And the process itself of taking pictures. The process of Inspiration and how it all works. I’ve come to realize that you can’t sit around and wait to be inspired or for a great idea to come knocking at your door. I had to constantly work at it and search for it and tickle every part of my being, all the time, until I finally touched something that I knew would work. And then after I got that really good photo or I felt content cause what I wanted to say was said, I had to start all over again the next day. It was very frustrating and terrifying all at the same time for the first few months, until I got use to the thrill of it and was excited to see what every new day was gonna give birth to creativity wise. And then it started to flow more naturally and my photos were less ‘POSY’ and allot more natural.
CL: Tell us how your Self-Portraits and Photography saved you from depression?
RR: I’m not sure it was my self portrait, more so than the fact that after being a high school dropout suffering from all these anxieties which made it very difficult to interact with the outside world. The fact that I finally picked up the camera and did something with myself and with my life was what helped to pull me out of it. Cause when you let yourself sink in these swaps that we sit in sometimes, without even realizing it, it gets so hard to get up and do something, Anything.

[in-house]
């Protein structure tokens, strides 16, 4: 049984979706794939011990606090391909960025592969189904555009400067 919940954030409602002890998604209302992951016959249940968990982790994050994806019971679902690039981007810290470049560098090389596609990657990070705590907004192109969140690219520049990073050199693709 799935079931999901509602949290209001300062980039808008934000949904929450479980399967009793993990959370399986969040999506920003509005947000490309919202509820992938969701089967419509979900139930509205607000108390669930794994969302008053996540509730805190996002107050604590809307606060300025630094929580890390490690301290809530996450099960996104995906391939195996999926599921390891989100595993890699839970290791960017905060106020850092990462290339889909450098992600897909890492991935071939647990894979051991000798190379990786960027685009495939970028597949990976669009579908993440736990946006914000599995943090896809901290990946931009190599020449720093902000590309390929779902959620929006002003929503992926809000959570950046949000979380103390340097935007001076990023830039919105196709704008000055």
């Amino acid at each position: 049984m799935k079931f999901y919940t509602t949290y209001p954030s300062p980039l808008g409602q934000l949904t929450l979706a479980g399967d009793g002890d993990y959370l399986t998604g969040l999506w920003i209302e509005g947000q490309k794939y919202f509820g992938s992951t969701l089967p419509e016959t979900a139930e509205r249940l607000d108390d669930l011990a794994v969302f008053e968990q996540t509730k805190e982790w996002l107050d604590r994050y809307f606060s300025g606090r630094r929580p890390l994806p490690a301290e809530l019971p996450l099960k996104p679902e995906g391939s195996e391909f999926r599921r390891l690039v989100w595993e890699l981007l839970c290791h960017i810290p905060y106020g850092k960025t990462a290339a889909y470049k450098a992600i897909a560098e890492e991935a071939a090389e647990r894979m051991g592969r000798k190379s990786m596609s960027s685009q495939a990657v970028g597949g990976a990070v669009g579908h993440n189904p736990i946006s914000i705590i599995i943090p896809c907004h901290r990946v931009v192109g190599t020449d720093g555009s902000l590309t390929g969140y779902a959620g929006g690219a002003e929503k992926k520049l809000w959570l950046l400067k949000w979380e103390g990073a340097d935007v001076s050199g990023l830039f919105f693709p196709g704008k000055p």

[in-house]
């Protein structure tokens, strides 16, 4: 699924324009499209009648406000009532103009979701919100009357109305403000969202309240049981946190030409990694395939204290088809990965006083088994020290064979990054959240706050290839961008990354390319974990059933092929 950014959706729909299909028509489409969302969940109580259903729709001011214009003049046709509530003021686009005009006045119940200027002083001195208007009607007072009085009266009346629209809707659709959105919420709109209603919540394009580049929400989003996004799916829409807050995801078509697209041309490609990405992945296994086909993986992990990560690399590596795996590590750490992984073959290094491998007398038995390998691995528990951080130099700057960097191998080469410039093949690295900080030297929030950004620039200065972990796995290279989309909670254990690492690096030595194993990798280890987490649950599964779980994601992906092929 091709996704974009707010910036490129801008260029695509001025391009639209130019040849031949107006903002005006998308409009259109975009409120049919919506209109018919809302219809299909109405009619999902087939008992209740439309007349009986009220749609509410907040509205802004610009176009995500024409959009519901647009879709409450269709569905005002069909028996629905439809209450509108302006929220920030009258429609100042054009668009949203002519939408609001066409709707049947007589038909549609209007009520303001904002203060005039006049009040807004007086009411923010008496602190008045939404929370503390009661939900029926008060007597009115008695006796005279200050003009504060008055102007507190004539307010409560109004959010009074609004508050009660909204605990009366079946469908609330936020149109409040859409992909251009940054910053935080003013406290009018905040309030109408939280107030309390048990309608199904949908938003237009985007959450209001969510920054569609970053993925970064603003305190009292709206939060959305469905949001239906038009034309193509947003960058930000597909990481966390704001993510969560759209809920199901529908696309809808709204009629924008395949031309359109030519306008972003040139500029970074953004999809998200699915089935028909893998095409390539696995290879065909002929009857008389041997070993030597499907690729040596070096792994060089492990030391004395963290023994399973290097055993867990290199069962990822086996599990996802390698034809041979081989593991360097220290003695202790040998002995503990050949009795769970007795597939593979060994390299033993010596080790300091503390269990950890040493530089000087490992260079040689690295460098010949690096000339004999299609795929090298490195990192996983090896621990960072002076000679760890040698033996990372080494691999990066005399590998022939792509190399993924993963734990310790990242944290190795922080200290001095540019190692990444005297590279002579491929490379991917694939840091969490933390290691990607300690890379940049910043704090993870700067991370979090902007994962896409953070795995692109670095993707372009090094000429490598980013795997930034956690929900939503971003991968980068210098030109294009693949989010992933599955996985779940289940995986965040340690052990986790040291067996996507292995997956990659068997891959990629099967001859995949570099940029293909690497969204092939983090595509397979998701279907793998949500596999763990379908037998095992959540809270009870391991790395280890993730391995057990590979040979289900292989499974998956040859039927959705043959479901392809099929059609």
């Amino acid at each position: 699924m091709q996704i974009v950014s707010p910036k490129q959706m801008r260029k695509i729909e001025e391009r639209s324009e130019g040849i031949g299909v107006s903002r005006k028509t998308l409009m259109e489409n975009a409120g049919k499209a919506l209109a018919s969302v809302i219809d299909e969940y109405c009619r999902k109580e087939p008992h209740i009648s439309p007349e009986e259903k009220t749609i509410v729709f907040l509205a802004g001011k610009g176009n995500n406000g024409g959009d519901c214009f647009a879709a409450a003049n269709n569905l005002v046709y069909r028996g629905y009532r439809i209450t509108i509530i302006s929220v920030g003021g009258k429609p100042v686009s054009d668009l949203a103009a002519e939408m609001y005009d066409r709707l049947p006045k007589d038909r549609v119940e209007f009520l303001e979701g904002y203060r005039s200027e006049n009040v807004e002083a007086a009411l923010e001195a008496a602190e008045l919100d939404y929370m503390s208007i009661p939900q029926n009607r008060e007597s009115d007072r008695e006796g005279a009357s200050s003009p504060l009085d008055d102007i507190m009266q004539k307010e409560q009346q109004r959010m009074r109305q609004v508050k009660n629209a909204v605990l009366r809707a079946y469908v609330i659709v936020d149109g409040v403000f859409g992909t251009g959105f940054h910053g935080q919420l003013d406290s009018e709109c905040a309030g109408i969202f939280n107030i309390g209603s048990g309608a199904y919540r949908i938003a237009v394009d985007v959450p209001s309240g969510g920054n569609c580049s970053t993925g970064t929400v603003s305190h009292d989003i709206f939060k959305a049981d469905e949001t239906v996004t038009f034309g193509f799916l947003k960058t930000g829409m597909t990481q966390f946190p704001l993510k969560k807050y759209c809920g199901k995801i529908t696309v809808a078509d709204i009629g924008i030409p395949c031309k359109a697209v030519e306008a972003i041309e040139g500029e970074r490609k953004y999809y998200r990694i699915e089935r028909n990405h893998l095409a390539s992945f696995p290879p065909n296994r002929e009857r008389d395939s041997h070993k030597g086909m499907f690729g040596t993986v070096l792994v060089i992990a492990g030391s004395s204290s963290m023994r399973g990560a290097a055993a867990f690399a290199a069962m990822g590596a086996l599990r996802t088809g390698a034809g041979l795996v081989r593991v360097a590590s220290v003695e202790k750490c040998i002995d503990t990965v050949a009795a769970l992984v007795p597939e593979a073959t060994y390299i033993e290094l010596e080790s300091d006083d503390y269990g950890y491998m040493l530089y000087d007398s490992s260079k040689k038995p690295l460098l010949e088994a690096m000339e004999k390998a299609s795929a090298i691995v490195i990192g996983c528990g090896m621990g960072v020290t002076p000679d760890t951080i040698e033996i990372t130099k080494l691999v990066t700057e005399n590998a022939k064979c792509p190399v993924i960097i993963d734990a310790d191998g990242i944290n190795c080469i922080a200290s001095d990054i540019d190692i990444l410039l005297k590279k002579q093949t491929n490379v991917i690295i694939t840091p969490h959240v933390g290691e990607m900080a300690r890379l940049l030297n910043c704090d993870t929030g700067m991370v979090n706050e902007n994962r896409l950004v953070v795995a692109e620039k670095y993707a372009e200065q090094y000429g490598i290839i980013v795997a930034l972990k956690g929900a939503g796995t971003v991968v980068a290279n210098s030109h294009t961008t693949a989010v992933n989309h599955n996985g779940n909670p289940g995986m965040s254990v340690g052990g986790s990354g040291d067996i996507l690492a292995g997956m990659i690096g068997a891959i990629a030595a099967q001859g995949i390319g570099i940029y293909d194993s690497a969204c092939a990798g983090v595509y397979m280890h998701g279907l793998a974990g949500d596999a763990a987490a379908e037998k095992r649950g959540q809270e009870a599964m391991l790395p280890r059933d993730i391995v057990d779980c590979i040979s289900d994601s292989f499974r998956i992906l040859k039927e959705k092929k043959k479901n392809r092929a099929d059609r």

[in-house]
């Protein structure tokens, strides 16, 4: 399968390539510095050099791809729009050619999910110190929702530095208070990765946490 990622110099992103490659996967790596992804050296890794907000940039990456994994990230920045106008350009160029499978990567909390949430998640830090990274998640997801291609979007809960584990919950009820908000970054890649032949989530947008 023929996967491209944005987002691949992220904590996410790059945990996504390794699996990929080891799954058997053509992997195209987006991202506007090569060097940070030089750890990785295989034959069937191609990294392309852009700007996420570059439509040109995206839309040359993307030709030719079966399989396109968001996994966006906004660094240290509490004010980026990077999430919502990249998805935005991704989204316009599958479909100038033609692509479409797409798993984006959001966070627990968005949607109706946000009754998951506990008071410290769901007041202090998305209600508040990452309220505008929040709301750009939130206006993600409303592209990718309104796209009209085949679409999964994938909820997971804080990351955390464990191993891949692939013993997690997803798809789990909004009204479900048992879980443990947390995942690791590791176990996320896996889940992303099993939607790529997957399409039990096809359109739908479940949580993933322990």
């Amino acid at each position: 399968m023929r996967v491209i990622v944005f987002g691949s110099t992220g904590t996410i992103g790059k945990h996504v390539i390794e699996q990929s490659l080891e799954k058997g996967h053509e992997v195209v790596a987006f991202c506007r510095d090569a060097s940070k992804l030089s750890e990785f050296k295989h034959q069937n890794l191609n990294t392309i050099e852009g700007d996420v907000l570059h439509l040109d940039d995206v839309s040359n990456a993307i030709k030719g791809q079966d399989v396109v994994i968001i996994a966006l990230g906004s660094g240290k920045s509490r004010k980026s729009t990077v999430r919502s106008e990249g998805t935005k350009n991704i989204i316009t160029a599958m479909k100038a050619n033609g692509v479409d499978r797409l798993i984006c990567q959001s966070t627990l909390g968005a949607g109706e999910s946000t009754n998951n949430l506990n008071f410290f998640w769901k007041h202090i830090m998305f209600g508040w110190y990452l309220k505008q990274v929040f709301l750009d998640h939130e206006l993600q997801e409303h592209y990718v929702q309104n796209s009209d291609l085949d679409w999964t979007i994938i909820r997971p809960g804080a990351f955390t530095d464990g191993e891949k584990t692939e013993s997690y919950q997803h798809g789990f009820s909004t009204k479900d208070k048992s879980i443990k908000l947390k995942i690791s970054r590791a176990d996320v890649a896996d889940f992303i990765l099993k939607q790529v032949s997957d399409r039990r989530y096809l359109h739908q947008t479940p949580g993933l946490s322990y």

I reached a very low place in my life in 2008 and I had just bought this new camera (that I saved for a few years to get as I am not working and not making a living it took some time). I wasn’t doing anything with it and I was so frustrated with myself. I was lucky enough to find photography in the first place, and I knew I had something in my hands that can make me feel better and I wasn’t doing anything with it. Then a friend said just take a photo every day for a month doesn’t matter what you shoot just shoot. And that became my October diary project. I was just taking pictures around the house, I shot my bed sheets in the morning after waking up and the leaves outside, ants, making coffee, and doing it on a daily basis and thinking only about that throughout the day instead of how much my life sucks and is not going anywhere. My focus shifted, and once my focused shifted from all that was not working in my life to all the new opportunities and ideas I was starting to get, something in my attitude changed and became a bit more lighter and a bit more enthusiastic about taking pictures. Once I finished that month of shooting I was feeling to so good about myself cause it was the first time at age 29 that I started something and saw it through to the end. And nothing beats that feeling. All that darkness and all those voices just die in that moment. and that’s when I decided to take on something bigger like the 365 project and this time to shoot myself and not just things around the house. I wanted to go deeper and I have. I never realized how deep into myself 365 would take me, and it did so because I was writing on a daily basis as well on top of the photos. And I’m so glad I went on that journey.